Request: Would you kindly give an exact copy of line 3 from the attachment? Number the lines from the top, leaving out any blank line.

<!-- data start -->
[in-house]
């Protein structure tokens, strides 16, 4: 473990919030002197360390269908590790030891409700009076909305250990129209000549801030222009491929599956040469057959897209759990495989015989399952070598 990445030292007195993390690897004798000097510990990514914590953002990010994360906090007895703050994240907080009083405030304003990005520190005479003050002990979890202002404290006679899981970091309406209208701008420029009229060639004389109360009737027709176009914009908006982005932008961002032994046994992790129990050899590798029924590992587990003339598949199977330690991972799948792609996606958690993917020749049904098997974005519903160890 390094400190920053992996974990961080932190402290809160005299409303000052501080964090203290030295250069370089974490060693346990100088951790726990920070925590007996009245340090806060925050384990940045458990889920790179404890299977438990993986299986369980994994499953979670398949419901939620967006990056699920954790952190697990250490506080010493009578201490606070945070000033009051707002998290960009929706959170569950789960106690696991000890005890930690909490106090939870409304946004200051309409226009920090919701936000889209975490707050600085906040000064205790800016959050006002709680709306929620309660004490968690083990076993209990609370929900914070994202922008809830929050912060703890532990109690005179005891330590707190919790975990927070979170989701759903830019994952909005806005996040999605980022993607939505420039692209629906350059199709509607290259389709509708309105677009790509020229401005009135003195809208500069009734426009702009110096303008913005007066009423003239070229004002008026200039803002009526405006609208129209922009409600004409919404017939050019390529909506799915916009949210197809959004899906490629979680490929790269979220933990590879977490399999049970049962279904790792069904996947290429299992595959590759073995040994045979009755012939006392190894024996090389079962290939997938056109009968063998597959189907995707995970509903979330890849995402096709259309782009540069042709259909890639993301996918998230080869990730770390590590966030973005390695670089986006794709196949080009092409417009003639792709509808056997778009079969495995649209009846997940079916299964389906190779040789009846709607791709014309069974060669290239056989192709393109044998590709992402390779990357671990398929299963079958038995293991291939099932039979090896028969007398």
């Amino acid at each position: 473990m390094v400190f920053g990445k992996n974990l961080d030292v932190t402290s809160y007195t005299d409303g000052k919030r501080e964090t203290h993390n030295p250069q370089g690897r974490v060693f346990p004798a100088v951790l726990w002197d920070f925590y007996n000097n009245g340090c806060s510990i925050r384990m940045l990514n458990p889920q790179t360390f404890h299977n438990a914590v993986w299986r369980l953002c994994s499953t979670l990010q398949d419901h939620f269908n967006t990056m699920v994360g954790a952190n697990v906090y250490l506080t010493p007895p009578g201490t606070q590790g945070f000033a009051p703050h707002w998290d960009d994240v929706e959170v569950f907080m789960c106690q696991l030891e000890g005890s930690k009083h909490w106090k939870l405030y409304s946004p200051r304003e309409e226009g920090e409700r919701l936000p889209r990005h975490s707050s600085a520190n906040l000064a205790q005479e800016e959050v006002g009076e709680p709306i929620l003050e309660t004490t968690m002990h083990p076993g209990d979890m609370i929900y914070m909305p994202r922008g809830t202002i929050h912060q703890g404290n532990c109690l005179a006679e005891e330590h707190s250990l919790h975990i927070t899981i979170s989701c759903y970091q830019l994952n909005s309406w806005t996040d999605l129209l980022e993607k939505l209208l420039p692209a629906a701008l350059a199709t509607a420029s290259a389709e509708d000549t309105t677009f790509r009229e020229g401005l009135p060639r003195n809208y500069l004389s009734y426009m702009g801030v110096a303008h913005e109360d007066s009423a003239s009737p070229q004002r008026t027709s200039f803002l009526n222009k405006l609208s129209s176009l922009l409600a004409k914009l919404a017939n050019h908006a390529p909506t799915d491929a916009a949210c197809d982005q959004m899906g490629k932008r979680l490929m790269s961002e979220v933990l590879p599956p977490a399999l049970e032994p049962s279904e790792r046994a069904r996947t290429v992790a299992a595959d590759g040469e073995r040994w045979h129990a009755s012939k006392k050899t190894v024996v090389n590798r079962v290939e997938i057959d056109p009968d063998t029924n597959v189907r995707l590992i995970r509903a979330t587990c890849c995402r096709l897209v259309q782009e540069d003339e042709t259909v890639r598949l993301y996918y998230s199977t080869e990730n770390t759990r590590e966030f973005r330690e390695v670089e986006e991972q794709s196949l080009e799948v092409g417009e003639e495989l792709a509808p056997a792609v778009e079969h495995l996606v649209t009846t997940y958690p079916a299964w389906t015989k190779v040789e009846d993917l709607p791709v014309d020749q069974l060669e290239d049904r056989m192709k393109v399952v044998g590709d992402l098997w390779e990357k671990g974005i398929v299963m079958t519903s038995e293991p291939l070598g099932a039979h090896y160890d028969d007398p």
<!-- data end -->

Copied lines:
């Amino acid at each position: 473990m390094v400190f920053g990445k992996n974990l961080d030292v932190t402290s809160y007195t005299d409303g000052k919030r501080e964090t203290h993390n030295p250069q370089g690897r974490v060693f346990p004798a100088v951790l726990w002197d920070f925590y007996n000097n009245g340090c806060s510990i925050r384990m940045l990514n458990p889920q790179t360390f404890h299977n438990a914590v993986w299986r369980l953002c994994s499953t979670l990010q398949d419901h939620f269908n967006t990056m699920v994360g954790a952190n697990v906090y250490l506080t010493p007895p009578g201490t606070q590790g945070f000033a009051p703050h707002w998290d960009d994240v929706e959170v569950f907080m789960c106690q696991l030891e000890g005890s930690k009083h909490w106090k939870l405030y409304s946004p200051r304003e309409e226009g920090e409700r919701l936000p889209r990005h975490s707050s600085a520190n906040l000064a205790q005479e800016e959050v006002g009076e709680p709306i929620l003050e309660t004490t968690m002990h083990p076993g209990d979890m609370i929900y914070m909305p994202r922008g809830t202002i929050h912060q703890g404290n532990c109690l005179a006679e005891e330590h707190s250990l919790h975990i927070t899981i979170s989701c759903y970091q830019l994952n909005s309406w806005t996040d999605l129209l980022e993607k939505l209208l420039p692209a629906a701008l350059a199709t509607a420029s290259a389709e509708d000549t309105t677009f790509r009229e020229g401005l009135p060639r003195n809208y500069l004389s009734y426009m702009g801030v110096a303008h913005e109360d007066s009423a003239s009737p070229q004002r008026t027709s200039f803002l009526n222009k405006l609208s129209s176009l922009l409600a004409k914009l919404a017939n050019h908006a390529p909506t799915d491929a916009a949210c197809d982005q959004m899906g490629k932008r979680l490929m790269s961002e979220v933990l590879p599956p977490a399999l049970e032994p049962s279904e790792r046994a069904r996947t290429v992790a299992a595959d590759g040469e073995r040994w045979h129990a009755s012939k006392k050899t190894v024996v090389n590798r079962v290939e997938i057959d056109p009968d063998t029924n597959v189907r995707l590992i995970r509903a979330t587990c890849c995402r096709l897209v259309q782009e540069d003339e042709t259909v890639r598949l993301y996918y998230s199977t080869e990730n770390t759990r590590e966030f973005r330690e390695v670089e986006e991972q794709s196949l080009e799948v092409g417009e003639e495989l792709a509808p056997a792609v778009e079969h495995l996606v649209t009846t997940y958690p079916a299964w389906t015989k190779v040789e009846d993917l709607p791709v014309d020749q069974l060669e290239d049904r056989m192709k393109v399952v044998g590709d992402l098997w390779e990357k671990g974005i398929v299963m079958t519903s038995e293991p291939l070598g099932a039979h090896y160890d028969d007398p």